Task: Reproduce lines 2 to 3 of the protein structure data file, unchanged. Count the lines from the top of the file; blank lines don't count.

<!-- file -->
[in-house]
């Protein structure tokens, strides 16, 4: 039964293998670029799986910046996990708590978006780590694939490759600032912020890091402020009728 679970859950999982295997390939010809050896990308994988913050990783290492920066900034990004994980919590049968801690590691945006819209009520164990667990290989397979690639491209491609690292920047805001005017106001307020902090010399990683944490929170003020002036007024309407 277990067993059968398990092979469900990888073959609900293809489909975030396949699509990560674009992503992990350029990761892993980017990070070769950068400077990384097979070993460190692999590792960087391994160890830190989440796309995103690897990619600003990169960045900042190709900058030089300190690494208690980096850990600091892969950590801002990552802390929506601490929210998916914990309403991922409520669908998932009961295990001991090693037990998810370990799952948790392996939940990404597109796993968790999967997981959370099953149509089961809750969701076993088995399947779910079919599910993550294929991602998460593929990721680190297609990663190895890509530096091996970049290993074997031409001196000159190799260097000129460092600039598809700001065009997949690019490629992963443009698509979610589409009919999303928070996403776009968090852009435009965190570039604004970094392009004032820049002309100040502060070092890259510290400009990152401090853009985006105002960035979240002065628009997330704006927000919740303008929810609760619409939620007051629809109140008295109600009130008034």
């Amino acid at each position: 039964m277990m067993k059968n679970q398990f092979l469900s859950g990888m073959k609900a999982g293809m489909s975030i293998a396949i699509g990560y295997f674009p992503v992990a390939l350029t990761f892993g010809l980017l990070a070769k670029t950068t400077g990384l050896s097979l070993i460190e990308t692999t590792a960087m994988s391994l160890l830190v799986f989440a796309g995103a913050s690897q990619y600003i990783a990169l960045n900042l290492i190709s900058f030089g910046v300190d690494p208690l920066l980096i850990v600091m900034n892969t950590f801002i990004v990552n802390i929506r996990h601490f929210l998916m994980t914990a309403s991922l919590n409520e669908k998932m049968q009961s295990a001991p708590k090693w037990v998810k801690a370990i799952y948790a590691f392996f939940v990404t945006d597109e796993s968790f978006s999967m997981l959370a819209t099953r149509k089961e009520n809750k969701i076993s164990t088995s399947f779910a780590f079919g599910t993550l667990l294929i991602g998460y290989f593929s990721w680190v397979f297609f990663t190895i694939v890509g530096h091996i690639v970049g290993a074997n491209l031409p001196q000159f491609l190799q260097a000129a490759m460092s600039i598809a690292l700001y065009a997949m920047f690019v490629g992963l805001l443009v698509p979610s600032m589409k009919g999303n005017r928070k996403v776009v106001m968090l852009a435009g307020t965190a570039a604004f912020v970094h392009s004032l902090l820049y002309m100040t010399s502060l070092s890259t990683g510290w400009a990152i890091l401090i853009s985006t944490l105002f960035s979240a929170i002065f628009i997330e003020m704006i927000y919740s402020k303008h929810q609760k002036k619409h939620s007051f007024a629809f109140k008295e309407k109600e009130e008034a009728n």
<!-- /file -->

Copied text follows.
């Protein structure tokens, strides 16, 4: 039964293998670029799986910046996990708590978006780590694939490759600032912020890091402020009728 679970859950999982295997390939010809050896990308994988913050990783290492920066900034990004994980919590049968801690590691945006819209009520164990667990290989397979690639491209491609690292920047805001005017106001307020902090010399990683944490929170003020002036007024309407 277990067993059968398990092979469900990888073959609900293809489909975030396949699509990560674009992503992990350029990761892993980017990070070769950068400077990384097979070993460190692999590792960087391994160890830190989440796309995103690897990619600003990169960045900042190709900058030089300190690494208690980096850990600091892969950590801002990552802390929506601490929210998916914990309403991922409520669908998932009961295990001991090693037990998810370990799952948790392996939940990404597109796993968790999967997981959370099953149509089961809750969701076993088995399947779910079919599910993550294929991602998460593929990721680190297609990663190895890509530096091996970049290993074997031409001196000159190799260097000129460092600039598809700001065009997949690019490629992963443009698509979610589409009919999303928070996403776009968090852009435009965190570039604004970094392009004032820049002309100040502060070092890259510290400009990152401090853009985006105002960035979240002065628009997330704006927000919740303008929810609760619409939620007051629809109140008295109600009130008034």
């Amino acid at each position: 039964m277990m067993k059968n679970q398990f092979l469900s859950g990888m073959k609900a999982g293809m489909s975030i293998a396949i699509g990560y295997f674009p992503v992990a390939l350029t990761f892993g010809l980017l990070a070769k670029t950068t400077g990384l050896s097979l070993i460190e990308t692999t590792a960087m994988s391994l160890l830190v799986f989440a796309g995103a913050s690897q990619y600003i990783a990169l960045n900042l290492i190709s900058f030089g910046v300190d690494p208690l920066l980096i850990v600091m900034n892969t950590f801002i990004v990552n802390i929506r996990h601490f929210l998916m994980t914990a309403s991922l919590n409520e669908k998932m049968q009961s295990a001991p708590k090693w037990v998810k801690a370990i799952y948790a590691f392996f939940v990404t945006d597109e796993s968790f978006s999967m997981l959370a819209t099953r149509k089961e009520n809750k969701i076993s164990t088995s399947f779910a780590f079919g599910t993550l667990l294929i991602g998460y290989f593929s990721w680190v397979f297609f990663t190895i694939v890509g530096h091996i690639v970049g290993a074997n491209l031409p001196q000159f491609l190799q260097a000129a490759m460092s600039i598809a690292l700001y065009a997949m920047f690019v490629g992963l805001l443009v698509p979610s600032m589409k009919g999303n005017r928070k996403v776009v106001m968090l852009a435009g307020t965190a570039a604004f912020v970094h392009s004032l902090l820049y002309m100040t010399s502060l070092s890259t990683g510290w400009a990152i890091l401090i853009s985006t944490l105002f960035s979240a929170i002065f628009i997330e003020m704006i927000y919740s402020k303008h929810q609760k002036k619409h939620s007051f007024a629809f109140k008295e309407k109600e009130e008034a009728n």